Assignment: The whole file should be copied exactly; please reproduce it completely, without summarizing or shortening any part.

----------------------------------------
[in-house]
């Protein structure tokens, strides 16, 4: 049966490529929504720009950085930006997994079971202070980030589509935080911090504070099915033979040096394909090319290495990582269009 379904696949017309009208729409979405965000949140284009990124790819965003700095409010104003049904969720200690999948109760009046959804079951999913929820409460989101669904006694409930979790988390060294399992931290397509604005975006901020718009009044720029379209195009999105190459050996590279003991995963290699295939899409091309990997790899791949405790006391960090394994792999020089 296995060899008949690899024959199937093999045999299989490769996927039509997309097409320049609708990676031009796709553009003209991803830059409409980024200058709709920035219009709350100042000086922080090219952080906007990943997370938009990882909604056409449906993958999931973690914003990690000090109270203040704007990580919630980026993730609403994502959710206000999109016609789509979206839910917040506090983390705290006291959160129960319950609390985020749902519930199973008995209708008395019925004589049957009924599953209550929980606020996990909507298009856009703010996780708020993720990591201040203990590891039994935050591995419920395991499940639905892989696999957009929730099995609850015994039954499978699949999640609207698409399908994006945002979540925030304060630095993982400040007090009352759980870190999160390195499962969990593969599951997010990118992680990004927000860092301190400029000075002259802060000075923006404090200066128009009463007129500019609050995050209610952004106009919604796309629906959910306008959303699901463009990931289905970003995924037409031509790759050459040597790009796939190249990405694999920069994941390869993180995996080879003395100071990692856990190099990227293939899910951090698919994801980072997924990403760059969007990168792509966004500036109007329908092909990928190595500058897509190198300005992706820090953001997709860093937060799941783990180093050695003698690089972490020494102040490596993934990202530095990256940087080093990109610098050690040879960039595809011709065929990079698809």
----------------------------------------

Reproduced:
[in-house]
């Protein structure tokens, strides 16, 4: 049966490529929504720009950085930006997994079971202070980030589509935080911090504070099915033979040096394909090319290495990582269009 379904696949017309009208729409979405965000949140284009990124790819965003700095409010104003049904969720200690999948109760009046959804079951999913929820409460989101669904006694409930979790988390060294399992931290397509604005975006901020718009009044720029379209195009999105190459050996590279003991995963290699295939899409091309990997790899791949405790006391960090394994792999020089 296995060899008949690899024959199937093999045999299989490769996927039509997309097409320049609708990676031009796709553009003209991803830059409409980024200058709709920035219009709350100042000086922080090219952080906007990943997370938009990882909604056409449906993958999931973690914003990690000090109270203040704007990580919630980026993730609403994502959710206000999109016609789509979206839910917040506090983390705290006291959160129960319950609390985020749902519930199973008995209708008395019925004589049957009924599953209550929980606020996990909507298009856009703010996780708020993720990591201040203990590891039994935050591995419920395991499940639905892989696999957009929730099995609850015994039954499978699949999640609207698409399908994006945002979540925030304060630095993982400040007090009352759980870190999160390195499962969990593969599951997010990118992680990004927000860092301190400029000075002259802060000075923006404090200066128009009463007129500019609050995050209610952004106009919604796309629906959910306008959303699901463009990931289905970003995924037409031509790759050459040597790009796939190249990405694999920069994941390869993180995996080879003395100071990692856990190099990227293939899910951090698919994801980072997924990403760059969007990168792509966004500036109007329908092909990928190595500058897509190198300005992706820090953001997709860093937060799941783990180093050695003698690089972490020494102040490596993934990202530095990256940087080093990109610098050690040879960039595809011709065929990079698809």